In November 2012, when I first travel to Nepal, I have already taken what I call “established” photo. With those “established” photo already in hand, I’m now put more effort to get portraits. A portrait with permission, not just a candid. This is where our communication skill get tested, it really pumped up my adrenaline most of the time simply because of just asking a stranger whether it’s okay to take photo of them. For most of you, maybe this is just an easy task but you got to believe me that it really hard on me. Maybe it really hurts me when I get rejected, feeling of upset and stressful moment when you really found someone with the characteristic features you wanted but refused to be photographed. I’m using Fujifilm X-Pro1 with 35mm lens, it means I will shoot just about 3-4 feet away from them just to get their portrait, I know they will feel awkward but this is where “trust” plays its role. When we get trusted, there is a good possibility that they will accept your request.

Below are portrait series of Nepal (Kathmandu – Nagarkot – Bhaktapur – Pokhara)

© 2014 Mohd Shukur Jahar | Faces Of Nepal | Sarangkot – Pokhara | Fujifilm X-Pro1

Portrait of lady above was taken when we about to leave from Sarangkot after spending 3-4 hours for the sunrise viewing. We were the last group leaving Sarangkot that morning. While waiting for our friends at our meeting point, I see this lady inside her shop. So i made some contact with her, investing few rupee for a bottle of Coke. I can’t deny the lighting that moment, and I said to myself, the worst thing I could get is just a rejection. Suddenly I speak before my mind even made decision yet, can I photograph you? She nodded.

© 2014 Mohd Shukur Jahar | Faces Of Nepal | Bhaktapur | Fujifilm X100

The Smoking man is Mr. Bhubanashur, 60 years old and a Newari Hindu. We met at Bhaktapur while I’m waiting for my phone sim to get activated, I don’t expect the activation of new number will cost such amount of time. This guy, his is selling CDs of Nepal Traditional Music. He looks approachable to me, so I made my move to start a conversation. We talked about 5 minutes and he started to light up his cigarette and you know whats next.

© 2014 Mohd Shukur Jahar | Faces Of Nepal | Bhaktapur | Fujifilm X-Pro1

A guy with nice blue fleece. The are about 3 mens were talking when we passed by, then one of the member asking where we come from, knowing that we all come from Malaysia, he spoke Malay with us and sharing some of his work experiences in Malaysia not long ago. My eyes actually fixed to his friend with blue fleece. I told him how good looking he was with that fleece and made a request for taking his portrait.

© 2014 Mohd Shukur Jahar | Faces Of Nepal | Tibetan Refugee Camp – Pokhara | Fujifilm X-Pro1

61 years old Tibetan Lady at Tashi Palkhiel. She is one of the villager selling tibetan handicraft near the Tibetan Refugee Camp. I bought few pieces of “friendship bracelet” and ask for a quick portrait shoot before leaving. 

© 2014 Mohd Shukur Jahar | Faces Of Nepal | Nagarkot | Fujifilm X-Pro1

This beautiful girl above is Ms. Barsha, a 17 years old Tamang living at Nagarkot. She study in a boarding school somewhere in Kathmandu. That day, is a special day for Tamang which Lhosar Festival was celebrated. Actually, this shooting location is not in our list of destination that day, but as we passed by the village, I asked our driver to stop after seeing so many village gathering like having some kind of celebration. I have never regret of stopping by this village.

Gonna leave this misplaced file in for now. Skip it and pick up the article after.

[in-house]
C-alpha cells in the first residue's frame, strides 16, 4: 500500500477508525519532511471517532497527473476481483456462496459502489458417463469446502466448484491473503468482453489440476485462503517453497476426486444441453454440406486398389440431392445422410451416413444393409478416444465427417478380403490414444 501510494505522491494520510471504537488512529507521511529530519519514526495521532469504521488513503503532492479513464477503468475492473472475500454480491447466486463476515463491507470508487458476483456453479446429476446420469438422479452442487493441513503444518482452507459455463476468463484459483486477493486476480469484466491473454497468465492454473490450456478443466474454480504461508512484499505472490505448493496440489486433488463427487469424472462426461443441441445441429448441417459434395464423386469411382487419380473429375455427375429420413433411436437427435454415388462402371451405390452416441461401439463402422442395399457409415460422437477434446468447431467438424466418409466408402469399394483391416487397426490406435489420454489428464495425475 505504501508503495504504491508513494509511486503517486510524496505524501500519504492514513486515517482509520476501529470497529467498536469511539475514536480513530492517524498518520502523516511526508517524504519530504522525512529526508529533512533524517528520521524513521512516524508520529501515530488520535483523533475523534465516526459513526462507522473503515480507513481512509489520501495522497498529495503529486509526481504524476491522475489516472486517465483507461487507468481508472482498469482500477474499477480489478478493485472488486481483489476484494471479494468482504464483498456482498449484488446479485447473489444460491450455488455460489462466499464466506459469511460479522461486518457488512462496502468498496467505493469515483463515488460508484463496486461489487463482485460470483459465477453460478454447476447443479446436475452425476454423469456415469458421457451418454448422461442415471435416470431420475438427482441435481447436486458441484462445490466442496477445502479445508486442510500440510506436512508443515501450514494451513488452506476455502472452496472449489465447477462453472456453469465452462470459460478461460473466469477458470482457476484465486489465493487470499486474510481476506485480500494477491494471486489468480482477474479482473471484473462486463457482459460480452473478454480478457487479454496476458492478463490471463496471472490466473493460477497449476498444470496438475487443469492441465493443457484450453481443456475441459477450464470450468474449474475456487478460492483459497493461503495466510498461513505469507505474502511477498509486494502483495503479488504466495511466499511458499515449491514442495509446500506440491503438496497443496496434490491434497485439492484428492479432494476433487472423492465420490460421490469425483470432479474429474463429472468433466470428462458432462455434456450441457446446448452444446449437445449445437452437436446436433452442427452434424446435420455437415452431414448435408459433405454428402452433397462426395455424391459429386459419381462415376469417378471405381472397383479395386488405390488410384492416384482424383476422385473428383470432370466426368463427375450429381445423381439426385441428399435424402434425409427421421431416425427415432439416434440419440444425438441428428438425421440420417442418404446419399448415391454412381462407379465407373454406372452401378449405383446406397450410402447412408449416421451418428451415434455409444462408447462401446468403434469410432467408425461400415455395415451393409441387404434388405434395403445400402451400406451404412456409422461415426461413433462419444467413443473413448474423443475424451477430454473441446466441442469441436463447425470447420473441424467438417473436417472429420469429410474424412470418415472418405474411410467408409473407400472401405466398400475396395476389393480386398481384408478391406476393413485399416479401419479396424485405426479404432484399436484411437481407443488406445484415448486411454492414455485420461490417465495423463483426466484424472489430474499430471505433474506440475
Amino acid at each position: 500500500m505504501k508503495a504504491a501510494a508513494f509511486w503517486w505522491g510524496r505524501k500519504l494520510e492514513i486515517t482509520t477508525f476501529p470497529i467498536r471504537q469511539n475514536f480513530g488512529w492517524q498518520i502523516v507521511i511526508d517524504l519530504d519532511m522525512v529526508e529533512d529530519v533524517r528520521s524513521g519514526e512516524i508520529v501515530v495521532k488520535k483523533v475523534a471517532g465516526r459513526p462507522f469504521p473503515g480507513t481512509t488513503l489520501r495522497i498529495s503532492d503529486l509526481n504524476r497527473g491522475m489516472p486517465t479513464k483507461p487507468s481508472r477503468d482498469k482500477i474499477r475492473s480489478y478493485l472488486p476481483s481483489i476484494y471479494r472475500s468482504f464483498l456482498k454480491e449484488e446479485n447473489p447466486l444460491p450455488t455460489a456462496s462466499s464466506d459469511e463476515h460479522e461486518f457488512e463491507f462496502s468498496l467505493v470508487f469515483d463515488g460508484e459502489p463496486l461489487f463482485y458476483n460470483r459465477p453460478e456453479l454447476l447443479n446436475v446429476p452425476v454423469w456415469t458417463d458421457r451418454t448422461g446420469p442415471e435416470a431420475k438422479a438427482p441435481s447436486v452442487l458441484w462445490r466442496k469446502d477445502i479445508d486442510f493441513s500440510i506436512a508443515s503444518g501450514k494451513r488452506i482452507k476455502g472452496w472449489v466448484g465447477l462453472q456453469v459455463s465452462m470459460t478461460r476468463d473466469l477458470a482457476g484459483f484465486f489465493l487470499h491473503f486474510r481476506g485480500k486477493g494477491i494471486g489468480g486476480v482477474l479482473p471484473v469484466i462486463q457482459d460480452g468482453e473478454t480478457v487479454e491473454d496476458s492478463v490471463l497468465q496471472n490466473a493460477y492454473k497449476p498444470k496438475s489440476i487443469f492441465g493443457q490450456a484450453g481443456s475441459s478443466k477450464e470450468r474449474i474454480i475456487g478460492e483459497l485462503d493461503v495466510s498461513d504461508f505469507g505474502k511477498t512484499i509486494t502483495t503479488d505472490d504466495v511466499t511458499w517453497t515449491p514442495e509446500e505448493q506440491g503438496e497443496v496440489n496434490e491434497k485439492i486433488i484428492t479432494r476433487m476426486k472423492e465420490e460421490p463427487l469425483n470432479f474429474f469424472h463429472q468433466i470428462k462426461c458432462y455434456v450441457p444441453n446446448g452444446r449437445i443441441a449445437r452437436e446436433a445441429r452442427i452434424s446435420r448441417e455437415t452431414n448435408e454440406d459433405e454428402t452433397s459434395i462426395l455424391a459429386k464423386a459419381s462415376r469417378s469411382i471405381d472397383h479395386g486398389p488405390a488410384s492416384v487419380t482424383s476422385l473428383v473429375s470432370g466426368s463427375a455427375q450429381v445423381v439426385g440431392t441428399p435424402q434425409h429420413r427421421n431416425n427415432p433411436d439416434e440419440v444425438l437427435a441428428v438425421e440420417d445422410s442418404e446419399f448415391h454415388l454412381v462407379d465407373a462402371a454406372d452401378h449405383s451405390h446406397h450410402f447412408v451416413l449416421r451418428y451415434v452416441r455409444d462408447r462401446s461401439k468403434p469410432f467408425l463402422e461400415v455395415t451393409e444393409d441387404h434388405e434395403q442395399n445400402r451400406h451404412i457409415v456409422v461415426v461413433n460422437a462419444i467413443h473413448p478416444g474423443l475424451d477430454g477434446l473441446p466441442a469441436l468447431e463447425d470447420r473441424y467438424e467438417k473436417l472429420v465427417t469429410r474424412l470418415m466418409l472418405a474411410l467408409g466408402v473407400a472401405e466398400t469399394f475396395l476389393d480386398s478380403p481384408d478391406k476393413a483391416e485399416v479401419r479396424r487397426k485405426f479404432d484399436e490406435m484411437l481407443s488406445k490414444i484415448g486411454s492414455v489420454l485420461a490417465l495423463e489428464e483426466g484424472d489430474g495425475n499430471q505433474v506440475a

© 2014 Mohd Shukur Jahar | Faces Of Nepal | Swayambhunath – Kathmandu

© 2014 Mohd Shukur Jahar | Faces Of Nepal | Swayambhunath – Kathmandu | Fujifim X-Pro1

I took these two ladies photo at Swayambhunath Stupa or also known as The Monkey Temple. There were about 5-6 ladies in the same spot, when I was following my friend Wazari Wazir. I’m grateful he made his move communicating with them, a short warming up session and I took this opportunity to photograph some of them.

As he wrote in his blog:

“I simply could not resist photographing them, the light was so wonderful. I’m sure, I  will be haunted by this moment if I didn’t get the shot, well, at least I should try to ask them. Photographing strangers, isn’t easy, nobody ever said it was” – Wazari Wazir (read more here)

He did mention too about his experience being rejected after asking permission to take someone’s portrait, getting “NO” is not the real big thing but thats what keeping us to explore more and take it as challenge to make a portrait of a stranger. Follow your heart, your instinct are telling you something. You need to trust yourself first to be trusted.

“A photograph is both a pseudo-presence and a token of absence. Like a wood fire in a room, photographs – especially those of people, of distant landscapes and faraway cities, of the vanished past – are incitements to reverie.” – Susan Sontag

Tashi Palkhiel – Tibetan Refugee Camp at Pokhara (Portrait Series)

Tashi Palkhiel, is a Tibetan refugee settlement which established year 1965. Located about 25 minutes driver from Riverside Pokhara, Nepal.  Jangchub Choeling monastery is one of the main landmark near it. The Settlement of about 800 Tibetan at this camp is now running Traditional Tibetan Carpet, which was 1 of the 4 original Tibetan carpet production centre that was established in 1964 in Nepal. Below is the portrait series of women that i met at the Tibetan Carpet weaving industry.



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Hotel Potala, Thangsyap Village, Nepal